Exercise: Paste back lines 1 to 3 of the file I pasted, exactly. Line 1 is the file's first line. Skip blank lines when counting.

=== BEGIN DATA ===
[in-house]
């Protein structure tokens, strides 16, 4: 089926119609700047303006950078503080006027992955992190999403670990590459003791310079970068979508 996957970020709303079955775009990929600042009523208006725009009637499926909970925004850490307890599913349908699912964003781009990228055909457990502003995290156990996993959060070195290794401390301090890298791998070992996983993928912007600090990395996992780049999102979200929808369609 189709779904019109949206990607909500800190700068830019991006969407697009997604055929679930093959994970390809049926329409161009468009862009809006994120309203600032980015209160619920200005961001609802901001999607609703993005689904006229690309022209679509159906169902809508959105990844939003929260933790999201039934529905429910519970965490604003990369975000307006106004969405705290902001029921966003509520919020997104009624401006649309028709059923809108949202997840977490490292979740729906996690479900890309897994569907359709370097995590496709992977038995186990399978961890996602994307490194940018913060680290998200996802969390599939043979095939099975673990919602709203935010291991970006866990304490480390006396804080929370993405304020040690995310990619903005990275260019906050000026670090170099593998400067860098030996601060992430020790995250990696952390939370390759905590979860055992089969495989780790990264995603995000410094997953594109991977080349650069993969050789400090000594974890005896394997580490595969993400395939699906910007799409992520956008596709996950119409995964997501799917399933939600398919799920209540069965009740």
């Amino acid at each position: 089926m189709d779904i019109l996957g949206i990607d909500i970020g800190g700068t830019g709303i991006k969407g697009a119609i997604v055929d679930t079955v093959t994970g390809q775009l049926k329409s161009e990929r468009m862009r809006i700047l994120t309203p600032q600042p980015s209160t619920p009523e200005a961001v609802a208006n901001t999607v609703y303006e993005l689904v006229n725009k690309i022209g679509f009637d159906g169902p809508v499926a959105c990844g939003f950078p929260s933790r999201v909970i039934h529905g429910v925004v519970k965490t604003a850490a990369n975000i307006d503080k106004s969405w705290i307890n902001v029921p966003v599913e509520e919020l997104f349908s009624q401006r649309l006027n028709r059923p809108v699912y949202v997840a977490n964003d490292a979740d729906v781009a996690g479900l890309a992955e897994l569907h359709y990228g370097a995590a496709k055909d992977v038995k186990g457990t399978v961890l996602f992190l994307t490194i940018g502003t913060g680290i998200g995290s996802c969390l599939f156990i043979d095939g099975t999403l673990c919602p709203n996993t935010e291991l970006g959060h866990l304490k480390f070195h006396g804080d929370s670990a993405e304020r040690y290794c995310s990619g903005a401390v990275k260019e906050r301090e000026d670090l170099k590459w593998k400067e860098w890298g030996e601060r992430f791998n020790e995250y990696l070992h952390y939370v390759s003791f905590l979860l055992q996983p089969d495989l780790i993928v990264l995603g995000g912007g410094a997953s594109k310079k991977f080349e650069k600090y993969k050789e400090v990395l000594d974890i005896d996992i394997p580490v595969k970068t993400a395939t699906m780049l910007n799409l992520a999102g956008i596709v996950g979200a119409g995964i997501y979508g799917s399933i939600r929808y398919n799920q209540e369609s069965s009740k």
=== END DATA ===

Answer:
[in-house]
């Protein structure tokens, strides 16, 4: 089926119609700047303006950078503080006027992955992190999403670990590459003791310079970068979508 996957970020709303079955775009990929600042009523208006725009009637499926909970925004850490307890599913349908699912964003781009990228055909457990502003995290156990996993959060070195290794401390301090890298791998070992996983993928912007600090990395996992780049999102979200929808369609 189709779904019109949206990607909500800190700068830019991006969407697009997604055929679930093959994970390809049926329409161009468009862009809006994120309203600032980015209160619920200005961001609802901001999607609703993005689904006229690309022209679509159906169902809508959105990844939003929260933790999201039934529905429910519970965490604003990369975000307006106004969405705290902001029921966003509520919020997104009624401006649309028709059923809108949202997840977490490292979740729906996690479900890309897994569907359709370097995590496709992977038995186990399978961890996602994307490194940018913060680290998200996802969390599939043979095939099975673990919602709203935010291991970006866990304490480390006396804080929370993405304020040690995310990619903005990275260019906050000026670090170099593998400067860098030996601060992430020790995250990696952390939370390759905590979860055992089969495989780790990264995603995000410094997953594109991977080349650069993969050789400090000594974890005896394997580490595969993400395939699906910007799409992520956008596709996950119409995964997501799917399933939600398919799920209540069965009740």
């Amino acid at each position: 089926m189709d779904i019109l996957g949206i990607d909500i970020g800190g700068t830019g709303i991006k969407g697009a119609i997604v055929d679930t079955v093959t994970g390809q775009l049926k329409s161009e990929r468009m862009r809006i700047l994120t309203p600032q600042p980015s209160t619920p009523e200005a961001v609802a208006n901001t999607v609703y303006e993005l689904v006229n725009k690309i022209g679509f009637d159906g169902p809508v499926a959105c990844g939003f950078p929260s933790r999201v909970i039934h529905g429910v925004v519970k965490t604003a850490a990369n975000i307006d503080k106004s969405w705290i307890n902001v029921p966003v599913e509520e919020l997104f349908s009624q401006r649309l006027n028709r059923p809108v699912y949202v997840a977490n964003d490292a979740d729906v781009a996690g479900l890309a992955e897994l569907h359709y990228g370097a995590a496709k055909d992977v038995k186990g457990t399978v961890l996602f992190l994307t490194i940018g502003t913060g680290i998200g995290s996802c969390l599939f156990i043979d095939g099975t999403l673990c919602p709203n996993t935010e291991l970006g959060h866990l304490k480390f070195h006396g804080d929370s670990a993405e304020r040690y290794c995310s990619g903005a401390v990275k260019e906050r301090e000026d670090l170099k590459w593998k400067e860098w890298g030996e601060r992430f791998n020790e995250y990696l070992h952390y939370v390759s003791f905590l979860l055992q996983p089969d495989l780790i993928v990264l995603g995000g912007g410094a997953s594109k310079k991977f080349e650069k600090y993969k050789e400090v990395l000594d974890i005896d996992i394997p580490v595969k970068t993400a395939t699906m780049l910007n799409l992520a999102g956008i596709v996950g979200a119409g995964i997501y979508g799917s399933i939600r929808y398919n799920q209540e369609s069965s009740k």